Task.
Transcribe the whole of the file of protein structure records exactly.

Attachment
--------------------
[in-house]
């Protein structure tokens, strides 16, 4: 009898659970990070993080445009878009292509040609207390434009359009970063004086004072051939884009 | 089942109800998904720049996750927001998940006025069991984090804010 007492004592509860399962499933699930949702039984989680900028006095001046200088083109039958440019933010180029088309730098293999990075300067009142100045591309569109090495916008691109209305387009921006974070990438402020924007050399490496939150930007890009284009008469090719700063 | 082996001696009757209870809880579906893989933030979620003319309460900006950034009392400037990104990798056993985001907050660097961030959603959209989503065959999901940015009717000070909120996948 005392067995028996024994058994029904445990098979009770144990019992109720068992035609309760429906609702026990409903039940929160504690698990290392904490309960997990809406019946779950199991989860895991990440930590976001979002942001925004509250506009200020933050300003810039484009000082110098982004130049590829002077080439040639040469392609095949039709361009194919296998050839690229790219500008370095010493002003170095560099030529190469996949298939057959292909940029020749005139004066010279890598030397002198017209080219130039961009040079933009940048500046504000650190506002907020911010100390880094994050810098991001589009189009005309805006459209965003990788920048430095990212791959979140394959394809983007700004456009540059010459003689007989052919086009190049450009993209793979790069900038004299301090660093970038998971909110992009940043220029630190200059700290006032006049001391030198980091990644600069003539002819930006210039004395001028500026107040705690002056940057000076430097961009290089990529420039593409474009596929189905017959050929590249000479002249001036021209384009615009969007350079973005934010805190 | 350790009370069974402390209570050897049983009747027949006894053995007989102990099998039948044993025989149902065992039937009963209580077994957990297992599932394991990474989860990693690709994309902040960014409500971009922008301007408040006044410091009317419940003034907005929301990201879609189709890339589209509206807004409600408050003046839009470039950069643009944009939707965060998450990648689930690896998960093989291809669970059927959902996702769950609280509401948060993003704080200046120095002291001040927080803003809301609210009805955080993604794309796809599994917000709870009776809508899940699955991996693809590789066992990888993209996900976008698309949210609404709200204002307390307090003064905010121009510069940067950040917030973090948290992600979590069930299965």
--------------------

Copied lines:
[in-house]
């Protein structure tokens, strides 16, 4: 009898659970990070993080445009878009292509040609207390434009359009970063004086004072051939884009 | 089942109800998904720049996750927001998940006025069991984090804010 007492004592509860399962499933699930949702039984989680900028006095001046200088083109039958440019933010180029088309730098293999990075300067009142100045591309569109090495916008691109209305387009921006974070990438402020924007050399490496939150930007890009284009008469090719700063 | 082996001696009757209870809880579906893989933030979620003319309460900006950034009392400037990104990798056993985001907050660097961030959603959209989503065959999901940015009717000070909120996948 005392067995028996024994058994029904445990098979009770144990019992109720068992035609309760429906609702026990409903039940929160504690698990290392904490309960997990809406019946779950199991989860895991990440930590976001979002942001925004509250506009200020933050300003810039484009000082110098982004130049590829002077080439040639040469392609095949039709361009194919296998050839690229790219500008370095010493002003170095560099030529190469996949298939057959292909940029020749005139004066010279890598030397002198017209080219130039961009040079933009940048500046504000650190506002907020911010100390880094994050810098991001589009189009005309805006459209965003990788920048430095990212791959979140394959394809983007700004456009540059010459003689007989052919086009190049450009993209793979790069900038004299301090660093970038998971909110992009940043220029630190200059700290006032006049001391030198980091990644600069003539002819930006210039004395001028500026107040705690002056940057000076430097961009290089990529420039593409474009596929189905017959050929590249000479002249001036021209384009615009969007350079973005934010805190 | 350790009370069974402390209570050897049983009747027949006894053995007989102990099998039948044993025989149902065992039937009963209580077994957990297992599932394991990474989860990693690709994309902040960014409500971009922008301007408040006044410091009317419940003034907005929301990201879609189709890339589209509206807004409600408050003046839009470039950069643009944009939707965060998450990648689930690896998960093989291809669970059927959902996702769950609280509401948060993003704080200046120095002291001040927080803003809301609210009805955080993604794309796809599994917000709870009776809508899940699955991996693809590789066992990888993209996900976008698309949210609404709200204002307390307090003064905010121009510069940067950040917030973090948290992600979590069930299965």